What makes a film or series Canadian?
Under the current rules overseen by the Canadian Radio-television and Telecommunications Commission (CRTC), a “Canadian” production can only qualify for financial incentives – such as tax breaks – if it has Canadians in key creative positions (director, writer, lead performer), and is at least 75-per-cent financed by Canadians or Canadian companies that retain the IP rights.
The recently passed Bill C-11 will likely update the definition of Canadian content, even as it seeks to ensure that streaming platforms such as Disney and Netflix genuinely contribute to such productions.
Your favourite film or show that centres on a Canadian storyline may not be considered Canadian on paper, but The Globe’s art critic Kate Taylor argues that the specifics are less important than Canadian art existing for arts’ sake.
So, can you spot the difference between a Canadian production on paper and a Canadian production, only in spirit?
Take our quiz to see if you can tell what is – and isn’t – a Canadian film or series.
False. Although director Domee Shi is from Toronto, and the film is set in the city and stars Canadian actors Sandra Oh and Maitreyi Ramakrishnan, this Disney+ title is not Canadian, because it’s … well, a Disney movie.
False. Yes, Sarah Polley is the director, and, yes, the movie is based on bestselling author’s Miriam Toews’s beloved novel. But this is not a Canadian film (although the country rejoiced when Polley won the Oscar for best adapted screenplay): its financial backing came from Plan B and Frances McDormand’s Hear/Say Productions, technically making it a U.S. production.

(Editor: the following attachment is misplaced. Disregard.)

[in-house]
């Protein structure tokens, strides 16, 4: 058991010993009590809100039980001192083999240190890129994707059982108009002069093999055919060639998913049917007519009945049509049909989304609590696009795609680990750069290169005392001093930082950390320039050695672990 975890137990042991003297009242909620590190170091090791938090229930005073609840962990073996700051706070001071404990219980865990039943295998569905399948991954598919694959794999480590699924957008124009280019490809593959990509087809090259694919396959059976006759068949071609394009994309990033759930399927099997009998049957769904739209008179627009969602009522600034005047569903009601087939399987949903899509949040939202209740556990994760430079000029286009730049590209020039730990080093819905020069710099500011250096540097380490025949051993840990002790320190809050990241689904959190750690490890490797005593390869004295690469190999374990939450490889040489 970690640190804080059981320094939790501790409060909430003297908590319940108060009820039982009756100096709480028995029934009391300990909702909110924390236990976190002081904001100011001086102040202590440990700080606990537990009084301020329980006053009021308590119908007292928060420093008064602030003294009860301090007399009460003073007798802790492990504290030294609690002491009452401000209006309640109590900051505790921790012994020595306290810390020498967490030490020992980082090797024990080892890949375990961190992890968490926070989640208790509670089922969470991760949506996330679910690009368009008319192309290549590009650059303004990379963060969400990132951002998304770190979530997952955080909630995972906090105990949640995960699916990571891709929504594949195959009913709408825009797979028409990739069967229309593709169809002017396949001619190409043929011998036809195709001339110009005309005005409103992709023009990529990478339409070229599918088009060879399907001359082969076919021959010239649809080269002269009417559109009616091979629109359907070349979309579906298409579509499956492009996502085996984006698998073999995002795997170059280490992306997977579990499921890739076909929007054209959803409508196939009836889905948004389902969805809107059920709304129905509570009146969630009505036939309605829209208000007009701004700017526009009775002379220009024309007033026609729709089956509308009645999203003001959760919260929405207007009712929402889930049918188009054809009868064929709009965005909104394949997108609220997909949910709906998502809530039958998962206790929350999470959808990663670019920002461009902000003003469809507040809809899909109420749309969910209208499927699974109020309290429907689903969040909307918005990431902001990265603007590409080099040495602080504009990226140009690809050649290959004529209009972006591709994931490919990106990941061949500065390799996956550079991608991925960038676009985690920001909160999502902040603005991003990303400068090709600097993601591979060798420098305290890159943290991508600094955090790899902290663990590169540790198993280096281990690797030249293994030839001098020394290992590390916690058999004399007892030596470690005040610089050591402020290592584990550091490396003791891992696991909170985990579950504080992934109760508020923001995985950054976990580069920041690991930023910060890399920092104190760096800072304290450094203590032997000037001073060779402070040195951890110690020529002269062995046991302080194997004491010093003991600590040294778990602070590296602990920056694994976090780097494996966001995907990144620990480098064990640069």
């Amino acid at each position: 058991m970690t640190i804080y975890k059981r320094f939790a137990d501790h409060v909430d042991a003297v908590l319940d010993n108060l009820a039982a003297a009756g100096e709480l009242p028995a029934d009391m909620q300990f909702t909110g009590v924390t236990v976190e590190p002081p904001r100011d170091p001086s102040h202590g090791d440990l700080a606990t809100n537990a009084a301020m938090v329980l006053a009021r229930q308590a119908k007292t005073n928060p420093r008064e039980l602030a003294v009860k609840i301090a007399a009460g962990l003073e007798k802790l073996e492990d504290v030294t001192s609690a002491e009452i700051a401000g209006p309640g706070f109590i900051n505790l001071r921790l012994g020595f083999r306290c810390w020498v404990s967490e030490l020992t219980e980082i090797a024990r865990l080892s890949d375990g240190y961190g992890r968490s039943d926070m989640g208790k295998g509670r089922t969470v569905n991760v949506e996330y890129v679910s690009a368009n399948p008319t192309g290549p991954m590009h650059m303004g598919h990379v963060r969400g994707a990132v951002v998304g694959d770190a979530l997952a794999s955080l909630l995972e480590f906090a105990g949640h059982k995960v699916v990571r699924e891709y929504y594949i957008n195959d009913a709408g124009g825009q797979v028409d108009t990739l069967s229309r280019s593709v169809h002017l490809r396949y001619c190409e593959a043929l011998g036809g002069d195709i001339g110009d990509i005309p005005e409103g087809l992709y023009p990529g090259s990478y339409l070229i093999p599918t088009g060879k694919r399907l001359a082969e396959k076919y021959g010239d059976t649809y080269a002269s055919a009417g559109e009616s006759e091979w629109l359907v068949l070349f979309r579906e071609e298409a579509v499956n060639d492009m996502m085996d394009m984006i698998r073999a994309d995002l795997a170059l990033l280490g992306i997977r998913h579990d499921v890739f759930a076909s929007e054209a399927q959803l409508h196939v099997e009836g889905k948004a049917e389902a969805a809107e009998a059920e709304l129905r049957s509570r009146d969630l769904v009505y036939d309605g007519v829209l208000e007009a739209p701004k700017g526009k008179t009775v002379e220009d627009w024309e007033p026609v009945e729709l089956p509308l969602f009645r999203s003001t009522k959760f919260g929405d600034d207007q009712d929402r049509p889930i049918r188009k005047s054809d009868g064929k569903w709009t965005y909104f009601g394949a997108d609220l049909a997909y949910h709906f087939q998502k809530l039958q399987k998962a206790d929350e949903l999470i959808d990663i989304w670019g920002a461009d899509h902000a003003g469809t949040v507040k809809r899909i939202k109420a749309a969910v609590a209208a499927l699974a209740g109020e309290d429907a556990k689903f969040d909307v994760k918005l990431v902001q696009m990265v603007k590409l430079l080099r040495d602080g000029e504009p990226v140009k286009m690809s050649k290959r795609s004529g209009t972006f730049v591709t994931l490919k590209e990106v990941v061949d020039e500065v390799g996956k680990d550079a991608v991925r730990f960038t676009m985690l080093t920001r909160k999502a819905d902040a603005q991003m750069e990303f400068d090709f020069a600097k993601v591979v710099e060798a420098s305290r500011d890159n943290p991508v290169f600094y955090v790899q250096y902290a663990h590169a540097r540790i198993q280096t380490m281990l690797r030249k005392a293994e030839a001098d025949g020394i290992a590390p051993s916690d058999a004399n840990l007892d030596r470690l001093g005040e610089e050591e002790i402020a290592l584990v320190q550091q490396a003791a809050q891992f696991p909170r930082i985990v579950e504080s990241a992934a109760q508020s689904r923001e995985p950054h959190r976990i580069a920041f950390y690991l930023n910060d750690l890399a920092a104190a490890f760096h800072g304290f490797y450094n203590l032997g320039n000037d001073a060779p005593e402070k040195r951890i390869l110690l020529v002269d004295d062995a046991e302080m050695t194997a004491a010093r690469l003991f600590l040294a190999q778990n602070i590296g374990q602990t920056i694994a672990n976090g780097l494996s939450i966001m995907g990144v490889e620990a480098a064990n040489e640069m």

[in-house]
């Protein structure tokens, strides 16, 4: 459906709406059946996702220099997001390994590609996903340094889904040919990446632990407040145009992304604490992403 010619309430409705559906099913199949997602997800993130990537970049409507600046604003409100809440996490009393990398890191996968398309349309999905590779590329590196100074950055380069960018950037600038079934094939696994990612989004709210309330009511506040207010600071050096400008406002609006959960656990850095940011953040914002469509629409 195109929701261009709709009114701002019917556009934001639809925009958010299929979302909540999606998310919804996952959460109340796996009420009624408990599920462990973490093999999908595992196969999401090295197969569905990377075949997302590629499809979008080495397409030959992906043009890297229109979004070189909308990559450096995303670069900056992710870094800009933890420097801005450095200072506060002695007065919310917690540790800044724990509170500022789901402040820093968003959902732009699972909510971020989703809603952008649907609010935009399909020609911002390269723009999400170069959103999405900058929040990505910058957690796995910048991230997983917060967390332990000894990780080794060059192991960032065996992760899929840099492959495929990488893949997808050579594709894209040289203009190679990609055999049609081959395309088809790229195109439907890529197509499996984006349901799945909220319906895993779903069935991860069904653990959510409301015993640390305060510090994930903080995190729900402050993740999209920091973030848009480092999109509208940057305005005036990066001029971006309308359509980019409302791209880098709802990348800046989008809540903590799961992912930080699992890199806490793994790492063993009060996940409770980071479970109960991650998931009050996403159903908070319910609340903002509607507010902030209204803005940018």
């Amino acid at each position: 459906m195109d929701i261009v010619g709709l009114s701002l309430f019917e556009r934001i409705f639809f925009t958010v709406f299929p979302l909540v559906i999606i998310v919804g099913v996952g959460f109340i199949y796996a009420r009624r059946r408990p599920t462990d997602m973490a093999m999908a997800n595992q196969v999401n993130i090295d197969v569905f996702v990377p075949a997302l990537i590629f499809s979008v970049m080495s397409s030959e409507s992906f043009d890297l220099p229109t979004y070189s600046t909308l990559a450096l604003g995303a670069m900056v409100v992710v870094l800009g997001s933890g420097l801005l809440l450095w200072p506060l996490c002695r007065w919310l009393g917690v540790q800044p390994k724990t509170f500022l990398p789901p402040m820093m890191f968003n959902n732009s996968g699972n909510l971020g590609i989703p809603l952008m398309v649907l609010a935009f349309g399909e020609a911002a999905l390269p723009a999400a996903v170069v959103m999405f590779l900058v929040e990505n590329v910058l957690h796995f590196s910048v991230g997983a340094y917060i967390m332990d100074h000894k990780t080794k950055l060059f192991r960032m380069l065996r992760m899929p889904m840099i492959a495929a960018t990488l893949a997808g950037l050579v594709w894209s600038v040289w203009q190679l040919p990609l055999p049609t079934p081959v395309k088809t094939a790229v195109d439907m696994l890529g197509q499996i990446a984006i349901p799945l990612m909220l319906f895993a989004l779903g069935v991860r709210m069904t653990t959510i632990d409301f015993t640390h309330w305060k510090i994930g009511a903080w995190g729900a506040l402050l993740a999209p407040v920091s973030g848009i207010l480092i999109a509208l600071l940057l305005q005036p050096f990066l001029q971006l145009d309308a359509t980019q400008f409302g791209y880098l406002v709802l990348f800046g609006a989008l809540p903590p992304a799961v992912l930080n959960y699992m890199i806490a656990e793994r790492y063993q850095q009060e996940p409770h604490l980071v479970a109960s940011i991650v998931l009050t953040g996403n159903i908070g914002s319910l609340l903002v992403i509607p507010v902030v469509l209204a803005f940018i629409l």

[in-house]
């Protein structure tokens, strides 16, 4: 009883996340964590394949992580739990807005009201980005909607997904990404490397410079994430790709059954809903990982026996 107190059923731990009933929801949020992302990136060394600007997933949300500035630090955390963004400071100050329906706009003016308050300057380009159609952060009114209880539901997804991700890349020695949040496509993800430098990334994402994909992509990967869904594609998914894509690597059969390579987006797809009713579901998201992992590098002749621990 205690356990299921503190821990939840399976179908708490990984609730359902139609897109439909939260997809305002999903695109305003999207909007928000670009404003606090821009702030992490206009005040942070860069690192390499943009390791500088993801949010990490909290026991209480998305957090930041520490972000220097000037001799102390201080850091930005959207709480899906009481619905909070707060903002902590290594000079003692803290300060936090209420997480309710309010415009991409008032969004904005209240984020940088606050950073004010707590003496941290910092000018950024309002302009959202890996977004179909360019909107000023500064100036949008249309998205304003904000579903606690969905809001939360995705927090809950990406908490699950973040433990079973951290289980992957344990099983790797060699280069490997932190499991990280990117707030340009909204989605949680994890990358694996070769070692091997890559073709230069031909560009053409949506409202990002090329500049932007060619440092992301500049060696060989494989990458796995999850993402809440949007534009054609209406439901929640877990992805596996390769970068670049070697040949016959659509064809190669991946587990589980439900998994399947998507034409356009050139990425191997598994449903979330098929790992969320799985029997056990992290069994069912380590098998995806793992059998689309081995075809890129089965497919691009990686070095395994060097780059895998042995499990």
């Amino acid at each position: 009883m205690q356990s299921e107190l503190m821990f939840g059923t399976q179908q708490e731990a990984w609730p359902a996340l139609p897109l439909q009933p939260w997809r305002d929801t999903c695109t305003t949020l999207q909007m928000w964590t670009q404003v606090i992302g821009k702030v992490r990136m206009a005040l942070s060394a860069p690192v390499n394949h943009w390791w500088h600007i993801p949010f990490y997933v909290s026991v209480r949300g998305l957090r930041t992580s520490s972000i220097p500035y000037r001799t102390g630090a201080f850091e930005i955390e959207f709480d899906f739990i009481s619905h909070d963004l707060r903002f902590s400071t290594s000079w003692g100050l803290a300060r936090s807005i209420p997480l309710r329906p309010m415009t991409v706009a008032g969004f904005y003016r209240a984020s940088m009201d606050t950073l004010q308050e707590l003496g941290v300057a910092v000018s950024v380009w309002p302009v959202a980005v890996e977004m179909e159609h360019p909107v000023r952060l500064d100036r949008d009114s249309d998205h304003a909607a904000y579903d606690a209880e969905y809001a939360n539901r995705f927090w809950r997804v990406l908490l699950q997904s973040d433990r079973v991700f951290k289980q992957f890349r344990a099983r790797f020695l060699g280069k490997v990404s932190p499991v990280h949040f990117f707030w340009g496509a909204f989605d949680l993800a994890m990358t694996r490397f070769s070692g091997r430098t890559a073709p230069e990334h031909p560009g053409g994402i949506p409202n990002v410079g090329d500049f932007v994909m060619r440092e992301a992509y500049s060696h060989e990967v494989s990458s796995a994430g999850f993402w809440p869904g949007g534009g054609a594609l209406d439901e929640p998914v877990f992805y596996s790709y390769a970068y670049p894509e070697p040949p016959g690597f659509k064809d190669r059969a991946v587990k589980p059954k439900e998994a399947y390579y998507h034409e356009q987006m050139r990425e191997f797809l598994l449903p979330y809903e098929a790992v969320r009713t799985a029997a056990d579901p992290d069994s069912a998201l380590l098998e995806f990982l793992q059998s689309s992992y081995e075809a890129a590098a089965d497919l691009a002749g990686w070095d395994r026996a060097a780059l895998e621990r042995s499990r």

True. This brilliant look at the Canadian device that revolutionized the way the world works is indeed certified Canadiana at its finest. Bonus: director Matt Johnson, producer Matthew Miller and star Jay Baruchel (all Canucks) loosely based it on the book, Losing the Signal, by Globe and Mail journalists Sean Silcoff and Jacquie McNish , showcasing the raging personalities and soul-testing temptations that come with success.
True. Created by Dan and Eugene Levy, this show – which first aired on the CBC and then moved to Netflix, where it quickly gained a devoted global following and garnered numerous awards – qualifies as Canadian.
False. The series’s showrunner, writer and executive producer, Steve Blackman, grew up in Edmonton, and star Elliot Page hails from Nova Scotia; it’s even filmed in Toronto and Hamilton. But despite all that, this is a Netflix production and is therefore not Canadian.